I keep hearing that Ted Cruz's own party despises him, but Brian Beutler is right -- on Cruz's behalf, right-wingers in good standing worked the refs, whined "Liberal media bias!," and got Dylan Byers of Politico to write this:
Ted Cruz, Wendy Davis and media biasUm, Ted Cruz has already spent his entire extremely brief Senate career getting that kind of attention, especially from the right-wing press -- and it hasn't just been from the right-wing press, or just during his mere nine and a half months in office. ("Ted Cruz Speech Stokes 2016 Speculation" was a headline in, um, Politico more than a month before he was sworn in as senator. A year earlier, in 2011 -- well before he'd even won his Senate primary -- Cruz had already made the cover of National Review, where he was deemed "the next great conservative hope.")
... you can forgive conservatives for being upset with the mainstream media's coverage of the Cruz affair. When a Democrat like Texas state Sen. Wendy Davis filibusters against abortion restrictions, she is elevated to hero status, her tennis shoes become totems. When Cruz grandstands against Obamacare, he is a laughingstock in the eyes of many journalists on Twitter, an "embarrassment" in the eyes of The New York Times editorial board.
"Gee I wonder why NYT and WaPo and everyone else gave ecstatic coverage to Wendy Davis but not to Ted Cruz. I just can't make sense of it!" John Podhoretz, the conservative columnist, tweeted on Wednesday morning.
... the coverage of Cruz has been critical, and in some cases unforgiving, from the outset. At least initially, Davis wasn't viewed through a critical lens at all. Her willingness to stand for 11 hours was evidence of the American dream in action. Period.
After Davis's filibuster in June, she got a glowing Vogue profile and was interviewed by nearly every major network and show that deemed her the new superstar from the Lone Star....
But I'm getting away from my main point, which is that however much hate there is for Cruz on the right, that isn't preventing the right from scoring a political point by declaring him a victim on behalf of right-wingers everywhere. Can you imagine something comparable on the left? If, say, Alan Grayson (or, in the past, Cynthia McKinney) embarrassed Democrats with a high-profile procedural stunt that more-established Dems knew from polls would alienate the public, can you imagine those Dems ultimately rallying around the perpetrator of the stunt if it turned out to be exactly as embarrassing as expected?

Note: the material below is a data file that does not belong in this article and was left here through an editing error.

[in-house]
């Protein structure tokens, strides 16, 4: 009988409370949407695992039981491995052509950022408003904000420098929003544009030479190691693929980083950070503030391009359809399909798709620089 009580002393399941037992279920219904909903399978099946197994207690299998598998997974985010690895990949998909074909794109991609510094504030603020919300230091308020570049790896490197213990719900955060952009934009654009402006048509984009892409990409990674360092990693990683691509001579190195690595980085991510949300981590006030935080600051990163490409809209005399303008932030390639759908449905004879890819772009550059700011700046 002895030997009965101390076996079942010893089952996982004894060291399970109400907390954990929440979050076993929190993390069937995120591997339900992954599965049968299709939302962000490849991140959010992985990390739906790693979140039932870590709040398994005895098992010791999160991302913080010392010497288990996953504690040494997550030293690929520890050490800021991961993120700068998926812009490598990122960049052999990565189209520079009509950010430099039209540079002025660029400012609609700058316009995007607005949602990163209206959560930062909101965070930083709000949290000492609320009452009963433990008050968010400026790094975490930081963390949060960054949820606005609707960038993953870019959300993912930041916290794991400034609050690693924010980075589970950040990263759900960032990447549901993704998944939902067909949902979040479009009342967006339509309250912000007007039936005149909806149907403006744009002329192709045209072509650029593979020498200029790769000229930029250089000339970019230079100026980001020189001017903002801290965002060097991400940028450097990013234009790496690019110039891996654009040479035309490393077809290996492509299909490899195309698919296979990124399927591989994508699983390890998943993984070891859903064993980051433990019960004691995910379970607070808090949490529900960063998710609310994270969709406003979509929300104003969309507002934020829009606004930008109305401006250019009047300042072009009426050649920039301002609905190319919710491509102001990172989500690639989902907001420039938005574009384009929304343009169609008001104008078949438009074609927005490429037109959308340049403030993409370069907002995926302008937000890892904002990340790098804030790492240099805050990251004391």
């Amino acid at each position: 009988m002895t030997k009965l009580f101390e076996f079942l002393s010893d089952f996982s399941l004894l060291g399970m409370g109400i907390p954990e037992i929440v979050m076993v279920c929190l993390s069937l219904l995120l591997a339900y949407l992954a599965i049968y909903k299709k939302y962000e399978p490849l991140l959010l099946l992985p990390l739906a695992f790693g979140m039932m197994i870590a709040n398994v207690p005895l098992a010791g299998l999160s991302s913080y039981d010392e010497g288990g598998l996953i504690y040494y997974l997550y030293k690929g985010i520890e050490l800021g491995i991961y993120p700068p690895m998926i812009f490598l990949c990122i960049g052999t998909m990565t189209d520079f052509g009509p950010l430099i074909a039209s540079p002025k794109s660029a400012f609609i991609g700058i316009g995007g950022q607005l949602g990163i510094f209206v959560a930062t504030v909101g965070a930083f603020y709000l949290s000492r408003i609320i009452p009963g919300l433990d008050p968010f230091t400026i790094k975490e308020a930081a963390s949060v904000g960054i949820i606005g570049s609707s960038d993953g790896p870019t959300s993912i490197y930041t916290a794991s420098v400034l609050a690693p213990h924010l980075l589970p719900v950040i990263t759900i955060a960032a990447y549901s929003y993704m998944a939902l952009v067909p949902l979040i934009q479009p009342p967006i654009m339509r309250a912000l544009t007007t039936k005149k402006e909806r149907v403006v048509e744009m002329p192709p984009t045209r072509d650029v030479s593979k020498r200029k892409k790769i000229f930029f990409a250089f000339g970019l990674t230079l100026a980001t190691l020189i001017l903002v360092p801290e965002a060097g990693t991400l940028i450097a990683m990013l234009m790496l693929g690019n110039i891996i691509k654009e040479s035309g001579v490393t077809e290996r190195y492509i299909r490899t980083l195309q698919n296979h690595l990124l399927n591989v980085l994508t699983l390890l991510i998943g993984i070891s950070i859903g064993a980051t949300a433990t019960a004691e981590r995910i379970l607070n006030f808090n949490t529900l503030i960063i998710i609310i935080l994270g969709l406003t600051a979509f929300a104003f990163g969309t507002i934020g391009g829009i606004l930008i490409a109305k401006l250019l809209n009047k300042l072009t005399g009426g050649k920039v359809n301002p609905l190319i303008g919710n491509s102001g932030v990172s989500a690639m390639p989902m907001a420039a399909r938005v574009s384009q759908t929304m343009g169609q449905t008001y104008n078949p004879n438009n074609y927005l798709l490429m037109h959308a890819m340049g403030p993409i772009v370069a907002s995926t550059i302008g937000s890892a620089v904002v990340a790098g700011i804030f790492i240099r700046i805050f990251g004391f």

Speaking of rallying around the perpetrator, I see that Republican National Committee chairman Reince Priebus is defending Ted Cruz at RedState, where (as I noted in my last post) Erick Erickson is unswervingly pro-Cruz. Here's what Priebus writes:
In a battle between Ted Cruz and Harry Reid, we must stand with Senator Cruz.Republicans may grumble about Cruz, but there's fear as well: if you're in the GOP, you really, really don't want to have too many enemies on the right. There's nothing comparable to this in the Democratic Party -- Democratic officeholders and officials often relish the opportunity to make enemies on the left, and Democratic voters don't flee unless a rebuff attains Lieberman-like levels.
... Senator Ted Cruz refuses to be bullied by Harry Reid and the Democrat-led Senate. Fifty-five percent of Americans disapprove of the manner in which ObamaCare is being implemented, yet Harry Reid and Senate Democrats continue to defend it, even at the expense of keeping the government running.
Republicans run the House and they've done their part: funding the government, defunding ObamaCare. Senator Cruz is continuing the fight in Senate....